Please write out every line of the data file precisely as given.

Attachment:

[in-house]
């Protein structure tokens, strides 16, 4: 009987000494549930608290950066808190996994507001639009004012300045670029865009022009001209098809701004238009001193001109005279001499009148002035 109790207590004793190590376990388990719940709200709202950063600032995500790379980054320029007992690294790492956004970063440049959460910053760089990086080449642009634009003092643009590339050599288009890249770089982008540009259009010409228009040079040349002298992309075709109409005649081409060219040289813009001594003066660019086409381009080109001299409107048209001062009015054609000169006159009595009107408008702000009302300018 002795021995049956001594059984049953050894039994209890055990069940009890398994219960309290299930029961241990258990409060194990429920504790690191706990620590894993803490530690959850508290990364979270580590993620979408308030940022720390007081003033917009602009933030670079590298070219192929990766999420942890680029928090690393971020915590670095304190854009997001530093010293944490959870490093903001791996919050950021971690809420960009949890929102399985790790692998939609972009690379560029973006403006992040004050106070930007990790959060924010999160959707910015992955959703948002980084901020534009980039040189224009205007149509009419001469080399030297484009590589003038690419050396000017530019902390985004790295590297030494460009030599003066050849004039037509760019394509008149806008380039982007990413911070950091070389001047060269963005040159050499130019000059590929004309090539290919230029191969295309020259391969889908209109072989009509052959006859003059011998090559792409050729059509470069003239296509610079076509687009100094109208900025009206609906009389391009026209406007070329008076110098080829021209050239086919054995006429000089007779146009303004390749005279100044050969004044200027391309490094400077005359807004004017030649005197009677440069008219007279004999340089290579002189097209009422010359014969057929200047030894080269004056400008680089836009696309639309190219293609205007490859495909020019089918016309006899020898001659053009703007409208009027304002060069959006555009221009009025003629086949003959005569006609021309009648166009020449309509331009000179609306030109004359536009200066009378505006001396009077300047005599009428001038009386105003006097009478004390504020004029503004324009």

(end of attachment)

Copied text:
[in-house]
């Protein structure tokens, strides 16, 4: 009987000494549930608290950066808190996994507001639009004012300045670029865009022009001209098809701004238009001193001109005279001499009148002035 109790207590004793190590376990388990719940709200709202950063600032995500790379980054320029007992690294790492956004970063440049959460910053760089990086080449642009634009003092643009590339050599288009890249770089982008540009259009010409228009040079040349002298992309075709109409005649081409060219040289813009001594003066660019086409381009080109001299409107048209001062009015054609000169006159009595009107408008702000009302300018 002795021995049956001594059984049953050894039994209890055990069940009890398994219960309290299930029961241990258990409060194990429920504790690191706990620590894993803490530690959850508290990364979270580590993620979408308030940022720390007081003033917009602009933030670079590298070219192929990766999420942890680029928090690393971020915590670095304190854009997001530093010293944490959870490093903001791996919050950021971690809420960009949890929102399985790790692998939609972009690379560029973006403006992040004050106070930007990790959060924010999160959707910015992955959703948002980084901020534009980039040189224009205007149509009419001469080399030297484009590589003038690419050396000017530019902390985004790295590297030494460009030599003066050849004039037509760019394509008149806008380039982007990413911070950091070389001047060269963005040159050499130019000059590929004309090539290919230029191969295309020259391969889908209109072989009509052959006859003059011998090559792409050729059509470069003239296509610079076509687009100094109208900025009206609906009389391009026209406007070329008076110098080829021209050239086919054995006429000089007779146009303004390749005279100044050969004044200027391309490094400077005359807004004017030649005197009677440069008219007279004999340089290579002189097209009422010359014969057929200047030894080269004056400008680089836009696309639309190219293609205007490859495909020019089918016309006899020898001659053009703007409208009027304002060069959006555009221009009025003629086949003959005569006609021309009648166009020449309509331009000179609306030109004359536009200066009378505006001396009077300047005599009428001038009386105003006097009478004390504020004029503004324009």